The tuatara genome: insights into vertebrate evolution from the sole survivor of an ancient reptilian order
Preprint posted on December 08, 2019 https://www.biorxiv.org/content/10.1101/867069v1
Between 85-70 million years ago, the land mass now known as New Zealand (or Aotearoa, its Māori designation) parted from the supercontinent of Gondwana. A most notable lack of endemic mammal competitors, together with very late human colonization (it is thought that Māori people first arrived in New Zealand some 700-900 years ago), led to the extraordinary preservation of Gondwana-like fauna and flora in New Zealand. The reptile Sphenodon punctatus, also known as tuatara, is such a “living fossil” (Figure 1).
Tuatara are remarkably unique. These reptiles represent the only extant species of the ancient order Rhynchocephalia (Sphenodontia), which presumably originated in the Early Mesozoic, approximately 250 million years ago, and thrived throughout Gondwana. Nowadays, wild tuatara are restricted to 32 offshore islands in New Zealand, where their survival is challenged, for example, by ongoing climate change and predation by invasive mammal species. Their phylogenetic relationship amongst reptiles was ambiguous for a long time because of features shared with many groups. Nevertheless, tuatara have a set of fascinating adaptations that set them apart from other reptiles. For example, the tuatara can live for more than 100 years and have temperature-dependent sex determination (hence why climate change is a big issue). Māori find tuatara very significant, adding an extra cultural dimension to the relevance of this species. In fact, the Māori people give tuatara the status of taonga (meaning treasure) and consider them as the guardians of special places.
Now, Professor Neil J. Gemmell and colleagues report the sequencing and assembly of the tuatara genome, providing an amazing window into the past, namely into the early evolution of tetrapods, amniotes, and reptiles. Moreover, it provides an invaluable resource for the future conservation of this species.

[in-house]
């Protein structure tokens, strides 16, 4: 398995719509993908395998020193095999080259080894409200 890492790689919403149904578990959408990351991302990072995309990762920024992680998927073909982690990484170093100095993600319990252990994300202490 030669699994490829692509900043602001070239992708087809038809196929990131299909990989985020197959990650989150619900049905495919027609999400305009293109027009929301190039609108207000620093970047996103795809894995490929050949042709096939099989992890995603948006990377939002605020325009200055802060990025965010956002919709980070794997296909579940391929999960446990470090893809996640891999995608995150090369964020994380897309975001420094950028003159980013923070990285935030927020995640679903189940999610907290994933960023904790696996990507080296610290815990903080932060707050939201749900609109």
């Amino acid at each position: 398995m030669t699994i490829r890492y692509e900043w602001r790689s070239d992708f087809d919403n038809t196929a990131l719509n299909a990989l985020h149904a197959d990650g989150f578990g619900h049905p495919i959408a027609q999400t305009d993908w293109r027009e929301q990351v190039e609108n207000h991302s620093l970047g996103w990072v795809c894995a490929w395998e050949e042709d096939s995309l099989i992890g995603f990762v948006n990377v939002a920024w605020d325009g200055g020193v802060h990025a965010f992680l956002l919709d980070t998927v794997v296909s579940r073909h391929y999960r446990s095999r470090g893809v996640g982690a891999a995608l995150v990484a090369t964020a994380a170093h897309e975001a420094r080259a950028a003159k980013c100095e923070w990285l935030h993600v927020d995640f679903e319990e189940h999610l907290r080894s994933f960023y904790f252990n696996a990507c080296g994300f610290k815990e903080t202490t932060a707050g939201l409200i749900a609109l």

- The tuatara genome is pretty up on the list of largest vertebrate genomes with an estimated 5 Giga base pairs (compared to 3 Giga base pairs in human).
- Phylogenetic analysis comparing the genome of tuatara with other amniotes reveals that tuatara shared a common ancestor with snakes and lizards around 250 million years ago.
- At least 64% of the tuatara genome is comprised of repetitive sequences, split between transposable elements (31%) and low copy number segmental duplications (33%). This high proportion of repeats is more similar to mammalian genomes, than reptilian genomes. The authors then took a closer look at the astonishing quantity and diversity of transposable elements, per family, identifying recent transposon activity and unique expansions.
- Using post-bisulfite adaptor tagging, whole-genome DNA methylation levels of the tuatara genome were set at around 81% of methylated CpG sites, the highest DNA methylation levels of amniotes. The authors propose that these high DNA methylation levels may be a result of the high proportion of transposable elements present in the tuatara genome.
- The authors identify ortholog and novel genes potentially related to the many adaptations of tuatara, regarding immunity, odor reception, thermal regulation, and selenium metabolism.
- Contrary to what was previously thought, the tuatara genome is evolving relatively slowly, judging by DNA substitution rates. In fact, the tuatara genome seems to be the slowest-evolving genome amongst lepidosauria, the group including tuatara, lizards, and snakes.
What I like about this preprint?